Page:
Play 2, Akka, Websockets, Backbone.js and Leaflet – just having fun, really

A few weeks ago, I started playing around with Backbone.js. At the end of last week, I noticed something on Twitter about Leaflet. I’ve been a long-time devotee of the Play! framework, as you may be aware if you’ve ever read this blog before.

Play 2 was released yesterday. This seems like a perfect time to mix them all together, just for fun*

I originally looked at combining Backbone and Leaflet to create markers on a map, which was a fun and easy 20 minutes – it was pure client-side code, simple to do and unbelievably pointless. Unless the map markers could be shared across multiple users, it was ultimately useless. That’s when I decided to hijack and re-purpose Play 2’s websocket-chatroom sample application- I thought it would be nice to have the places you mark on your map pop up in real-time on the map that other people are looking at, and the chatroom code required minimal tweaking to do this.

At this point, I should apologise. I just got back from the gym, and I’m too tired to think coherently enough to write good blog prose. Luckily, we’re about to head into the technical details

On start-up, mapcrap acts like a tradional MVC app – it gets the existing map places from the database via a RESTful call, and displays them on the map. From this point on, everything is then driven by websocket interactions. When you create a place, instead of it being persisted via REST, the JSON of the place is sent over the websocket. The server-side app then persists the place and broadcasts it to every user’s websocket using Akka.

in.onMessage(new F.Callback()
    public void invoke(JsonNode event)
        Place place = Json.fromJson(event,
        place.createdOn = new Date();;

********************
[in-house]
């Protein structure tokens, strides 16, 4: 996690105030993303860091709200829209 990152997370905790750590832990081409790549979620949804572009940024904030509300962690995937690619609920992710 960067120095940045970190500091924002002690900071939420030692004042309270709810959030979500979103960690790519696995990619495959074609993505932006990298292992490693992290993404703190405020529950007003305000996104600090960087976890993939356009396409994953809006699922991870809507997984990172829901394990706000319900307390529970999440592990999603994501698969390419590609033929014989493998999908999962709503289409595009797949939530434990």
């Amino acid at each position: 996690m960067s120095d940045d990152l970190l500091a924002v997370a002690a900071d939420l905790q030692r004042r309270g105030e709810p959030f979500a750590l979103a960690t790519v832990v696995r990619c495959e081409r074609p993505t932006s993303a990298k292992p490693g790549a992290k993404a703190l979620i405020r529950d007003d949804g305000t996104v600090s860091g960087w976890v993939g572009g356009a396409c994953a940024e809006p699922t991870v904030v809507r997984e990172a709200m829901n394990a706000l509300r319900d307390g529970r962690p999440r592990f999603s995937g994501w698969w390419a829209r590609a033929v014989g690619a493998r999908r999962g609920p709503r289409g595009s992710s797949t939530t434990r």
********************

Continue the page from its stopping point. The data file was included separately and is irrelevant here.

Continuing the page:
defaultMap.tell(new MapEvent(userId,

The locally-added place isn’t added to the local collection of places directly – instead, it receives it through the broadcast. This is a lazy way of getting around Backbone collections not accepting duplicate models.

When the client receives a push message informing it that a new place has been added, it adds the place to the Backbone collection of places – in turn, the event listener on the collection triggers the addition of a popup to the map.

this.model.bind("add", function(place){
  var view =new PopupContentView({model:place});
  var latlng = new L.LatLng(place.get('latitude'), place.get('longitude'));
  var messagePopup = new L.Popup({autoPan:false, closeButton:false});
}, this);


  • The easiest way to see this working is to open two browsers and point them both at http://localhost:9000
  • Left-click on the map to open a “create place” popup. If you’ve entered an avatar URL in the Avatar URL text box, this image will also be displayed in the pop-up
  • Enter a message, and click Create! – the pop-up will (or should, at least) appear on your map and the map in the other browser window
  • This doesn’t work in Internet Explorer, because it doesn’t support web sockets
  • If you want to try this on a network, change the URL in models.js from localhost to a hostname/IP address
  • This isn’t on Heroku because, the last I heard at, web sockets are not supported there

You can download the mapcrap – you’ll need Play 2.0 to run it.

  • Unzip it
  • cd into the directory
  • play
  • run
  • Point your browsers at http://localhost:9000

If you have any problems, please let me know!

* My parents are staying with me this week. My dad asked, “what is this good for?” about 2 hours ago. The explanation of the joy of coding and the satisfaction of writing something vaguely cool is still, sporadically, going on.

  1. as usual, great stuff coming from this blog!

  2. Last week I just posted a similar article (Chat application with Play1+KnockoutJS) Besides Backbone.js, you should definitely take a look at KnockoutJS as well.

  3. Volkan, very nice work! I’ll have a proper look at it later.

  4. Very nice article, just what I was looking for.

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